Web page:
1. Title. The book is named after the man whose prophecies it bears. Joel, Heb. YoХel, probably means, “Yahweh is God.”
2. Authorship. We know nothing of Joel beyond what is revealed in his book. His father was Pethuel, for which the LXX reads Bathoueµl (ch. 1:1), but who Pethuel, or Bathoueµl, was we do not know. Joel seems to have been a native of Judah. His prophetic mission concerned Judah and Jerusalem (chs. 2:1, 15; 3:1, 6, 18, 20, 21). Throughout his prophecy there is no mention of Israel.
3. Historical Setting. Joel himself tells us nothing about the time of his writing. He does not, as is true of many other prophets (see Isa. 1:1; Hosea 1:1; Amos 1:1; etc.), state under what king or kings he prophesied. It is necessary, therefore, to depend upon the internal evidence of the book to establish the date. Nothing certain can be inferred from the position of the book in the canon, for we cannot be sure that the books are arranged in exact chronological order. In the Hebrew the book stands as it does in the English, between Hosea and Amos. In the LXX it stands fourth in the list of the so-called Minor Prophets, being placed after Micah, which there stands third. Some consider Joel to have been the earliest of the major and minor prophets; others regard him as postexilic. A third view places Joel in the 7th century, in the early years of Josiah. For a summary of the arguments for these different dates see pp. 20, 21. Though no date can be proved conclusively, this commentary has adopted the 7th century date for reasons listed on pp. 20, 21.
Joel occupies a high place among Hebrew prophets and has been classed with Isaiah and Habakkuk in sublimity and elevation of style. He is noted for his vividness of description and picturesqueness of diction. His style is pure and clear.
4. Theme. The book is divided into two parts: (1) chs. 1:1 to 2:17, a description of a terrible “locust” invasion (see on ch. 1:4), apparently accompanied by a drought; and (2) chs. 2:18 to 3:21, the promise of restoration to divine favor. Two interpretations have been given to the description of the “locust” plague: (1) the literal, which regards actual swarms of invading locusts as the basis of the prophet’s appeal; and (2) the allegorical, which views “locusts” as a metaphorical representation of the invasion of hostile armies. In general, the literal view seems to have more in its favor (see on ch. 1:4).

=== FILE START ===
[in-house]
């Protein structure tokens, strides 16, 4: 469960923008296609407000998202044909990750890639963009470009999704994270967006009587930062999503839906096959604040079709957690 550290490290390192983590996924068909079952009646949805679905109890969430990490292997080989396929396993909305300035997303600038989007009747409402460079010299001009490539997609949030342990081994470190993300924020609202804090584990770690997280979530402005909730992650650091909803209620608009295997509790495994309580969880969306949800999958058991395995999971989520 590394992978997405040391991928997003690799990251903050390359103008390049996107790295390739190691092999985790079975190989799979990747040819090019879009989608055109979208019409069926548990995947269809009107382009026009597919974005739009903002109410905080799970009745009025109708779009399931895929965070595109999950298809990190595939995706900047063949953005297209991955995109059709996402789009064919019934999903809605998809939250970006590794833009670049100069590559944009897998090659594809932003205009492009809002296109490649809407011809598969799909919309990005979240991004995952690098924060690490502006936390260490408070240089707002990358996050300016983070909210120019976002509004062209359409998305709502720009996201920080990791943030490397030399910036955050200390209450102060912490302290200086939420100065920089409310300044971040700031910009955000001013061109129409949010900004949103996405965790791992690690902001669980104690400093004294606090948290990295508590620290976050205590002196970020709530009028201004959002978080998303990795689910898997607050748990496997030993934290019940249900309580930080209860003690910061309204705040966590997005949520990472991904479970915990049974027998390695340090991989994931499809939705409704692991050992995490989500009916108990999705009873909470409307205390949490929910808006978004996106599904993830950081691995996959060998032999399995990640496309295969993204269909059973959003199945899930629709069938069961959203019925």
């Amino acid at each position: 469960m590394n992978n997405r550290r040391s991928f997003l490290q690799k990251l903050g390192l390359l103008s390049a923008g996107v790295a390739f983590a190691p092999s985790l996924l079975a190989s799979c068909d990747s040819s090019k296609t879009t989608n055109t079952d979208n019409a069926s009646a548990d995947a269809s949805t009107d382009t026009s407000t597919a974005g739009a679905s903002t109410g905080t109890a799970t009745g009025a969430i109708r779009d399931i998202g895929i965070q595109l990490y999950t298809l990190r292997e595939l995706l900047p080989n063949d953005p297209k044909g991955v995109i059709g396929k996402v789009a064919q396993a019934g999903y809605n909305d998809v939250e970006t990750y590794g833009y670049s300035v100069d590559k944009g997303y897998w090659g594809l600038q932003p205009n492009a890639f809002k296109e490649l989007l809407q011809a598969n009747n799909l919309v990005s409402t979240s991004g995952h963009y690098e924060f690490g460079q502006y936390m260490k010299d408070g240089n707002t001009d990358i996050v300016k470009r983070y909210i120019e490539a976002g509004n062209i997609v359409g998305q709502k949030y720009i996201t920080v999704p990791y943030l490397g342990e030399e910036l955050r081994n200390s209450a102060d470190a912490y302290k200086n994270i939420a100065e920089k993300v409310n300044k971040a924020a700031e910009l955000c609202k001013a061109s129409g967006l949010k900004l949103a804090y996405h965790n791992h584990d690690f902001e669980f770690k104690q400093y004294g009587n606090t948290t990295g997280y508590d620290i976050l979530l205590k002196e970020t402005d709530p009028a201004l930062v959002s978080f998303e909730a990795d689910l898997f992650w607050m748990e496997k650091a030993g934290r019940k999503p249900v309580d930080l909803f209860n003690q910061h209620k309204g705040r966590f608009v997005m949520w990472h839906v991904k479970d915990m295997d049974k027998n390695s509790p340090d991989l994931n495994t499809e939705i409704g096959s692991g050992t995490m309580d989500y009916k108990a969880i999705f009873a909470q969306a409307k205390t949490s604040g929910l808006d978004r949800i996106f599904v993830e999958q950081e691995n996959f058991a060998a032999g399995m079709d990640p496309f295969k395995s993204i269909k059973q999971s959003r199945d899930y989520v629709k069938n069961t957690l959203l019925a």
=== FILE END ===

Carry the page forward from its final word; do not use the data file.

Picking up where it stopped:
Whichever view is adopted, the teachings of the book remain materially unchanged. The national disaster, whether actual or in figurative description, is made the basis of an earnest appeal to repentance (chs. 1:13, 14; 2:1, 12–17), and of a dissertation on the “day of the Lord” (chs. 1:15; 2:1, 2, 11, 31; 3:14). The vision of future glory sees the Jews established in their land, with that land restored to productiveness, enjoying Heaven’s favor both temporally and spiritually. It sees further the opposition that would be aroused, and the attempt of enemy nations to crush the thriving nation, and finally God’s judgment upon these enemies and the subsequent continued prosperity of the Jewish nation.
In applying the eschatological teachings of the book the principles outlined on pp. 25–38 should be observed (see on chs. 2:18; 3:1, 18).
I. The Plague of Locusts and the Call to Repentance, 1:1 to 2:17.
A. The frightful devastation of the plague, 1:1–12.
B. The call to prayer and solemn assembly, 1:13, 14.
C. The effect of the plague on man and beast, 1:15–19.
D. The drought accompanying the plague, 1:20.
E. The day of the Lord, 2:1, 2.
F. The locusts compared to a well-disciplined army, 2:3–11.
G. The call to genuine repentance and to prayer, 2:12–17.
II. The Promise of Restoration, 2:18 to 3:21.
A. The removal of the locust army, 2:18–20.
B. Reparation for locust damage, 2:21–27.
C. The promise of the Holy Spirit, 2:28, 29.
D. Physical signs accompanying the day of the Lord, 2:30–32.
E. Jehovah’s judgment upon the heathen nations, 3:1–17.
F. Judah’s bright future, 3:18–21.